Much of my anger, but none of my independence, had evaporatedby the time I reached Liverpool at noon of the next day. Something of the sorrow of my father's empty life came to me. It occurred to me that it is our habit to give little sympathy to the duck when he marries the swan, to the fieldmouse who falls in love with the lark, and little thought to the discomfort of the barnyard fowl who wakes in the morning to find that his mistress belongs only to the eyrie. Is there no tragedy in it for the duck? Are the heartaches the portion of beauty, genius and charm alone? Under the influence of these thoughts I wrote a line to my father before going aboard, an olive branch of amity which I was glad to remember in the midst of more thrilling circumstances.

"Dear Dad," wrote I, "I'm off to the Klondike by the steamer Northman. We'll have Glenmore yet.—Ronald."

I am not sure whether it was the practical wisdom of such a course, as it left still a pound or two in my pocket, or a romantic desire to put my foot on the very lowest round of the ladder which was to lead to fortune, which prompted me to embark as a steerage passenger. This I did under my mother's maiden name—Mackenzie—having no desire to cast the faintest shadow of discredit, as there might seem to be, upon the respected name of Rose.

The atmosphere of the steerage is not one in which romance flourishes, and although we were hampered by fogs, it was with the hopeful reflection that the discomforts of the journey were nearly over that I retired to rest, for, though I knew it not, the last time on the Northman.

Something appalling, something which flung the blood in my veins in one wild leap from head to foot, something which tingled through every nerve, yet was too shocking to be identified as either noise or concussion, wakened me in the morning. For a moment I was tossed about like a shuttlecock, then a sudden lurch threw me on the floor. A dozen pairs of wildly questioning eyes met mine as I sprang to my feet. A moment we wasted in mute, staring inquiry before we grasped our clothing, and scrambling into it flung ourselves upward—up, up, up to join the questioning, panting throng already welling upward from every quarter of the vessel. And when we reached a vantage ground of vision, within the very circle of knowledge and authority there was nothing to see above and around us—nothing but an impenetrable veil of fog, inscrutable as death itself; below us not even a hint of the treacherous rocks.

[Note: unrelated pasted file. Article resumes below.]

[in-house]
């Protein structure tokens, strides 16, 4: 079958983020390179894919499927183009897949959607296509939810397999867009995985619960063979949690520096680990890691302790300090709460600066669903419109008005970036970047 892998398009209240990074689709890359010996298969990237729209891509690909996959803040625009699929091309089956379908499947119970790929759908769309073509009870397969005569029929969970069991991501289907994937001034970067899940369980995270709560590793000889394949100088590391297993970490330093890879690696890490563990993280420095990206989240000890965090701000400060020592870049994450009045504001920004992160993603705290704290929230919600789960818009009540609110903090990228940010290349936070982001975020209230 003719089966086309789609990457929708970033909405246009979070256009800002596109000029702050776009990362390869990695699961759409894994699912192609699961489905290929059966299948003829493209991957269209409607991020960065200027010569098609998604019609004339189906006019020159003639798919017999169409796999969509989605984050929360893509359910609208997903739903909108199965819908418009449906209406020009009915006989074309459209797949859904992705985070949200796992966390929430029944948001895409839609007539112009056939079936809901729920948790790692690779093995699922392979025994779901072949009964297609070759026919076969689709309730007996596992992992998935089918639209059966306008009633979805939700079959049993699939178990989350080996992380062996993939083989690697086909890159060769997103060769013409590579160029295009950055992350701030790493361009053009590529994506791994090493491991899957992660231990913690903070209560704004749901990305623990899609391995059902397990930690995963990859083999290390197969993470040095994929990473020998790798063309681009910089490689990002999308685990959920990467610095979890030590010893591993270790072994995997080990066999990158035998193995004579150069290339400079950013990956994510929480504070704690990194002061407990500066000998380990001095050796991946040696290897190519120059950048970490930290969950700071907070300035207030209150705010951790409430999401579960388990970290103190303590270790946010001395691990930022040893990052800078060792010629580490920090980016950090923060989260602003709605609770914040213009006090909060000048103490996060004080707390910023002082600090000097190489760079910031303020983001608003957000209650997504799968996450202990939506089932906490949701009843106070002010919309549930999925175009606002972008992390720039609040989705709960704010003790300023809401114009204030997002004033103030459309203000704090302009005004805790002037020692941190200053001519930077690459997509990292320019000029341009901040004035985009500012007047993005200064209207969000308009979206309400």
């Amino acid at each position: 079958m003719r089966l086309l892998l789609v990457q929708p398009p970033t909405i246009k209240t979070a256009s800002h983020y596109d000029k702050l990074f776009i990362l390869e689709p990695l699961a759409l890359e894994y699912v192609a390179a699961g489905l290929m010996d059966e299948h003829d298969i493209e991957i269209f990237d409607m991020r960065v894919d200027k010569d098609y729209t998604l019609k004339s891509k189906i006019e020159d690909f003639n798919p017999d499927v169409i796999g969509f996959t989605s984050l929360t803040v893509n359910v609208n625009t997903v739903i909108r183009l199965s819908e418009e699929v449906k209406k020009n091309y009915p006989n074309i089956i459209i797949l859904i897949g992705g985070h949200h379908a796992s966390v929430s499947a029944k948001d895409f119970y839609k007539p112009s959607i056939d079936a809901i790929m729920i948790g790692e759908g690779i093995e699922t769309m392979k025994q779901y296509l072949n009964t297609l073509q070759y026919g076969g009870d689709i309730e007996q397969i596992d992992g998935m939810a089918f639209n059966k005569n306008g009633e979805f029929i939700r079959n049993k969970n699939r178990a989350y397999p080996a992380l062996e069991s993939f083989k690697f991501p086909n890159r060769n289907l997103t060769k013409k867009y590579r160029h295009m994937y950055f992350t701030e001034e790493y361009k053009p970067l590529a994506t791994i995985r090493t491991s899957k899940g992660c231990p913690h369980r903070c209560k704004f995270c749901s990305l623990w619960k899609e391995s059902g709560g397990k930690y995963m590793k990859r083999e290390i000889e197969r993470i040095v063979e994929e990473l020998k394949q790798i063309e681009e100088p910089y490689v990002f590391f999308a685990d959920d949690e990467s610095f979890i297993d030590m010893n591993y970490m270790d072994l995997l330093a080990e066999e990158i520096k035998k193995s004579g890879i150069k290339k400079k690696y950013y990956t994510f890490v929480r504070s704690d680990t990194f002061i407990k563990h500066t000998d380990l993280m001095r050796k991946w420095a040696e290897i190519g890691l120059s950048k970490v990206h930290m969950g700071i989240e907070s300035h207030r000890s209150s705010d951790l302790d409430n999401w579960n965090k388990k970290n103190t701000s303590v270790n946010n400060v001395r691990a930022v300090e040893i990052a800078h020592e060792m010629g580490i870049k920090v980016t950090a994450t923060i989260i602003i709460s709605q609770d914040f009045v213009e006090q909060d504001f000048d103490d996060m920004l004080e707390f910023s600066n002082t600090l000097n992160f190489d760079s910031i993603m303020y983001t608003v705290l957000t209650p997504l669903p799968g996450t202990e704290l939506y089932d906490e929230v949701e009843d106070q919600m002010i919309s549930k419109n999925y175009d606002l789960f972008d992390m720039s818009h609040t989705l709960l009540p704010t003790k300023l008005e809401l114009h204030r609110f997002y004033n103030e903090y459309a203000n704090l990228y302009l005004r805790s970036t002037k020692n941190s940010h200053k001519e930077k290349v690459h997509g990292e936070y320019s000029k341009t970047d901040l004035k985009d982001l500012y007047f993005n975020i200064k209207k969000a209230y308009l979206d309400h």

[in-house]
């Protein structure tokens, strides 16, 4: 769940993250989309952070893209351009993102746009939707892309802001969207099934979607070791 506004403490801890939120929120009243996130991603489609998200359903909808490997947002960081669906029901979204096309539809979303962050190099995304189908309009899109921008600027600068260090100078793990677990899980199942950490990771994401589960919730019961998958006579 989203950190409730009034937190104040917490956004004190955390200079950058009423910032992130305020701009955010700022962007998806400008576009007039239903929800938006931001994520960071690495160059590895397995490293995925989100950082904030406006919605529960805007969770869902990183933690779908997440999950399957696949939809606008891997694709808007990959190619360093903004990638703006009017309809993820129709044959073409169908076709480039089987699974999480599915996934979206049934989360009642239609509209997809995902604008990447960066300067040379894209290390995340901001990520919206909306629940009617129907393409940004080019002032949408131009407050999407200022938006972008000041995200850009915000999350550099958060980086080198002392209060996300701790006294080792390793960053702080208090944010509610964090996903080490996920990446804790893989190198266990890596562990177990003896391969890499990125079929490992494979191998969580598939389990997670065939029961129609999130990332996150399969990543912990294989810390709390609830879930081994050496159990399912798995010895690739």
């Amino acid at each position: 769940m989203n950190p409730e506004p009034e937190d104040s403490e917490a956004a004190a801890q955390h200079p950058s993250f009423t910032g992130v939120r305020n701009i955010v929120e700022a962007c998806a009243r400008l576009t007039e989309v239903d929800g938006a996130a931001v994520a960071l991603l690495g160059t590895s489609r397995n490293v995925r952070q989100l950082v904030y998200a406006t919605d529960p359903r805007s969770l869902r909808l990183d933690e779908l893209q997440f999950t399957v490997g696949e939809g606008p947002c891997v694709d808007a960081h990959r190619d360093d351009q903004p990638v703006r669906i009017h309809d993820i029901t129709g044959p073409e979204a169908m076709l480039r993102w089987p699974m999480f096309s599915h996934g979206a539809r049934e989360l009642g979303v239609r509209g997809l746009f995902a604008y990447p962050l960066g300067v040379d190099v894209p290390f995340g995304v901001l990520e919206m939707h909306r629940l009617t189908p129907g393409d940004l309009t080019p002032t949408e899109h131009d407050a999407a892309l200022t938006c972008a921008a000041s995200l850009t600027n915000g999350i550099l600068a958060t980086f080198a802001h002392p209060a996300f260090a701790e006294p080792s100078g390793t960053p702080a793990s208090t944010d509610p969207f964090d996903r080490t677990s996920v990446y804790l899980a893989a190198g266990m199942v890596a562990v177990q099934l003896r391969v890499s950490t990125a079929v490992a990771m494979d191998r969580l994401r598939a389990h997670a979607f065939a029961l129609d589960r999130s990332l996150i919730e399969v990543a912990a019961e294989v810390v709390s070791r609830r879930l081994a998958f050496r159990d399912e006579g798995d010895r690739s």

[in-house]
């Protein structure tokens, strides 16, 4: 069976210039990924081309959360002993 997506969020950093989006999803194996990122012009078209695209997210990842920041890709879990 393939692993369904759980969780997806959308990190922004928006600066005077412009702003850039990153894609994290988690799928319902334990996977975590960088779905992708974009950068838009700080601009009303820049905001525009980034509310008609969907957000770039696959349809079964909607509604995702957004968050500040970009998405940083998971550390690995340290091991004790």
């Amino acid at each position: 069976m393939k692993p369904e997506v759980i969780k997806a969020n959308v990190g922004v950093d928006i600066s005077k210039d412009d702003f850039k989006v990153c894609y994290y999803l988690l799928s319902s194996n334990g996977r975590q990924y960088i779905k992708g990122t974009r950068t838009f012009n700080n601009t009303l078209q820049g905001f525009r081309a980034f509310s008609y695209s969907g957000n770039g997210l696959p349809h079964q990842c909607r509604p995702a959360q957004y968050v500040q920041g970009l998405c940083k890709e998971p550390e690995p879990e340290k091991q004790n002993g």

The vessel being tilted towards the stern made walking difficult; the scream of escaping steam and the clatter of the screw almost drowned the peremptory commands of the officers. We were mostly men—the women trailing upward with difficulty—yet the all-pervading silence of nature fell upon us with the chill of the grave. A whisper that we were hopelessly wrecked arose, and was stilled as the women approached. The captain looked at us with stern eyes.

"Passengers," he shouted, "there is no immediate danger. Be silent! Be calm! In that way you will help us in the work of getting you to safety."

A sudden gust of wind arose, biting like a lash. I remembered my coat which had been left below, and with it my small fortune. Stealing away from the throng, I took my way back to our quarters, comforting, as best I could, the hysterical questioners who had not yet reached the upper deck. I found my coat with little difficulty, though the steerage was scattered from end to end throughout its dimly-lighted spaces with forgotten articles of apparel. A voice, a sweet and tremulous voice, at my elbow startled me:

"The baby! Have you seen it? Where is it?"

"A baby? Yours? What about it?"

"Oh, no! Somewhere down here—the mother forgot it—she was afraid to come back."